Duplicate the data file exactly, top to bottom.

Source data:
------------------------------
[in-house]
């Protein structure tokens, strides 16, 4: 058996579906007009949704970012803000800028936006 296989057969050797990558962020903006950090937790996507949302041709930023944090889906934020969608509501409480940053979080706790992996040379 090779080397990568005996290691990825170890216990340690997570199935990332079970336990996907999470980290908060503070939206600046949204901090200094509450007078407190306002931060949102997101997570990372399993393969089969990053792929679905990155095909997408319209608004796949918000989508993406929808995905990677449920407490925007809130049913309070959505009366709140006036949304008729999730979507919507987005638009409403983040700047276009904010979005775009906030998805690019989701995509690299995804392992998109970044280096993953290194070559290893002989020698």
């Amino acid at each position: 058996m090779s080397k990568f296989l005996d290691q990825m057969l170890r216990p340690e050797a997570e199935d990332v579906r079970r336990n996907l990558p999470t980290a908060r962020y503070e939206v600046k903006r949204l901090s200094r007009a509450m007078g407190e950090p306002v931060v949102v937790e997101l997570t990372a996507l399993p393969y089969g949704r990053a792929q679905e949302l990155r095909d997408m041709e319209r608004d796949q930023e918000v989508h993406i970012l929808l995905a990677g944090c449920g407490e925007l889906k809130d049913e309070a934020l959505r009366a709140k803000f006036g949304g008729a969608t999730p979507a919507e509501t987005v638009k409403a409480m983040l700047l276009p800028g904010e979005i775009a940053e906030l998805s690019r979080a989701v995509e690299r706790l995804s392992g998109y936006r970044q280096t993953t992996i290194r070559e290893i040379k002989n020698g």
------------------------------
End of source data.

[in-house]
């Protein structure tokens, strides 16, 4: 058996579906007009949704970012803000800028936006 296989057969050797990558962020903006950090937790996507949302041709930023944090889906934020969608509501409480940053979080706790992996040379 090779080397990568005996290691990825170890216990340690997570199935990332079970336990996907999470980290908060503070939206600046949204901090200094509450007078407190306002931060949102997101997570990372399993393969089969990053792929679905990155095909997408319209608004796949918000989508993406929808995905990677449920407490925007809130049913309070959505009366709140006036949304008729999730979507919507987005638009409403983040700047276009904010979005775009906030998805690019989701995509690299995804392992998109970044280096993953290194070559290893002989020698």
């Amino acid at each position: 058996m090779s080397k990568f296989l005996d290691q990825m057969l170890r216990p340690e050797a997570e199935d990332v579906r079970r336990n996907l990558p999470t980290a908060r962020y503070e939206v600046k903006r949204l901090s200094r007009a509450m007078g407190e950090p306002v931060v949102v937790e997101l997570t990372a996507l399993p393969y089969g949704r990053a792929q679905e949302l990155r095909d997408m041709e319209r608004d796949q930023e918000v989508h993406i970012l929808l995905a990677g944090c449920g407490e925007l889906k809130d049913e309070a934020l959505r009366a709140k803000f006036g949304g008729a969608t999730p979507a919507e509501t987005v638009k409403a409480m983040l700047l276009p800028g904010e979005i775009a940053e906030l998805s690019r979080a989701v995509e690299r706790l995804s392992g998109y936006r970044q280096t993953t992996i290194r070559e290893i040379k002989n020698g």